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offered for the treatment of patients suffering from the outbreak of visceral leishmaniasis disease in Southern Sudan. 
Clare Short: So far in 2002 we have provided a total of #743,048 to Medecins sans Frontieres for three urgent health care projects in southern Sudan, which include the treatment of people suffering from the outbreak of visceral leishmaniasis (also known as kala-azar).
Norman Baker: To ask the Minister for the Cabinet Office under what circumstances Ministers are allowed to use official cars provided by the Government Car and Despatch Agency when not on official business. 
Mr. Alexander: The responsibility for the provision of ministerial cars and drivers has been delegated under the terms of the Framework Document to the Government Car Despatch Agency. I have asked its Chief Executive Mr. Nick Matheson to write to the hon. Member. Copies of his letter will be placed in the Libraries of the House.
Mr. Alexander: It is established practice under Exemption 2 of Part II of the Code of Practice on Access to Government Information not to disclose information relating to the proceedings of the Cabinet and its committees.
However, Ministers do regularly meet in Cabinet Committees to discuss issues relating to emergency planning, consequence management and resilience in the UK. The National Assembly for Wales is invited to participate in these committees wherever appropriate.
Mr. Bellingham: To ask the Minister for the Cabinet Office how many ministerial special advisers have been (a) appointed and (b) dismissed since the introduction of the EU Fixed Term Workers Directive; of those dismissed, how many had been employed as special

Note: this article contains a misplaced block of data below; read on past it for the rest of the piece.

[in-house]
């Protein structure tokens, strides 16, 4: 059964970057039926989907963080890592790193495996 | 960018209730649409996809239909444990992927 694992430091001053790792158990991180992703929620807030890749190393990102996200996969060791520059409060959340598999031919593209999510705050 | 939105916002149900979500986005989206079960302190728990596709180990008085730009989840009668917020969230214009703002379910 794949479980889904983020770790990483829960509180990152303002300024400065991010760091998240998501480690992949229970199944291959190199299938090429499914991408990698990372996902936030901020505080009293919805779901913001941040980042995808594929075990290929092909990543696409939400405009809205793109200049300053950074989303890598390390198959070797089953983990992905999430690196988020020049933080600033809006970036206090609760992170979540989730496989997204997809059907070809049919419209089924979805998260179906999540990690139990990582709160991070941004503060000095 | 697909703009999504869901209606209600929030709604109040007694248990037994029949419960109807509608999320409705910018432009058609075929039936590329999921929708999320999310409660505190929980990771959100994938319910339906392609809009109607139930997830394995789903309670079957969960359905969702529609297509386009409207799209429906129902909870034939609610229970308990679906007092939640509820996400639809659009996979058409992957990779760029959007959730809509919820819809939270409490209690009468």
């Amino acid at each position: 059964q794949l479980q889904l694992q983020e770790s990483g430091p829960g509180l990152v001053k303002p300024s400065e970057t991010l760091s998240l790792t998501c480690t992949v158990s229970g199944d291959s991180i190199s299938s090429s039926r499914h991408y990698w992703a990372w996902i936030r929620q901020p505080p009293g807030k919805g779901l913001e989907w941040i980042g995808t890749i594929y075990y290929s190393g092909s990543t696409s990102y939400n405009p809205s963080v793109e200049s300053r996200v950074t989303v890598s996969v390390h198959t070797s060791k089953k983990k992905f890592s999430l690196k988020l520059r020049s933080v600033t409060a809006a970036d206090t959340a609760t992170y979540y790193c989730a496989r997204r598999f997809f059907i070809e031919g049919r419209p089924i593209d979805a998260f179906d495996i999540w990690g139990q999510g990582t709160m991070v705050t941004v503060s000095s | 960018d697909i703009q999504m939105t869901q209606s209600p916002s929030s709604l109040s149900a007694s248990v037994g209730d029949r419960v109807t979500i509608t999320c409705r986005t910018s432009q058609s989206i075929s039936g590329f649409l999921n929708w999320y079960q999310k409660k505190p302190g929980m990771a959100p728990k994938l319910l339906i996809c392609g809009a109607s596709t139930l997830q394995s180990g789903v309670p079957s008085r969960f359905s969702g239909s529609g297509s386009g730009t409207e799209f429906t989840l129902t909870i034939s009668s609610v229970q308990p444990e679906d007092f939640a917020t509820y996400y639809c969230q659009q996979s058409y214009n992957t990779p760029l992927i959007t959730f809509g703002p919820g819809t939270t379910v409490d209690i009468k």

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advisers for over four years; and if he will estimate the additional cost if advisers had been employed on a permanent basis. 
Mr. Alexander: Since the introduction of the Fixed Term Employees (Prevention of Less Favourable Treatment) Regulations 2002 on 1 October 2002, Ministers have appointed seven special advisers. None have been dismissed. However two special advisers have had their contracts terminated, neither of whom had been in post for over four years. It is the Government's view that special advisers cannot be employed on a permanent basis for the reasons set out in my answer to the hon. Member for Runnymede and Weybridge (Mr. Hammond) on 15 October 2002, Official Report, column 732W.
Jane Kennedy: No decisions have been taken about new transfer arrangements. In the responses to consultation a range of suggestions were made for future post-primary arrangements, including options involving academic selection, and my officials will be discussing these with our education partners and representatives of parents over the coming weeks. My aim is to develop a modern and fair education system which addresses the weaknesses of our current arrangements and enables all children to fulfil their potential.
Dr. Iddon: To ask the Secretary of State for Health if he will ensure that relevant NHS staff, with particular reference to general practitioners, are trained in the prescription, administration, review and recording of medicines for older people. 
Mr. Hutton: The Government do not specify the content of the general practice training curriculum. The General Medical Council's education committee has the general function of promoting high standards of medical education and co-ordinating all stages of medical education to ensure that students and newly qualified doctors are equipped with the knowledge, skills and attitudes essential for professional practice. The content and standards of postgraduate medical training in general practice is the responsibility of the joint committee on postgraduate training for general practice. Their role is that of custodians of quality standards in postgraduate medical education and practice. They are independent of the Department. Both these bodies have a clear interest in ensuring that doctors are equipped to deal with the range of circumstances they will encounter in practice.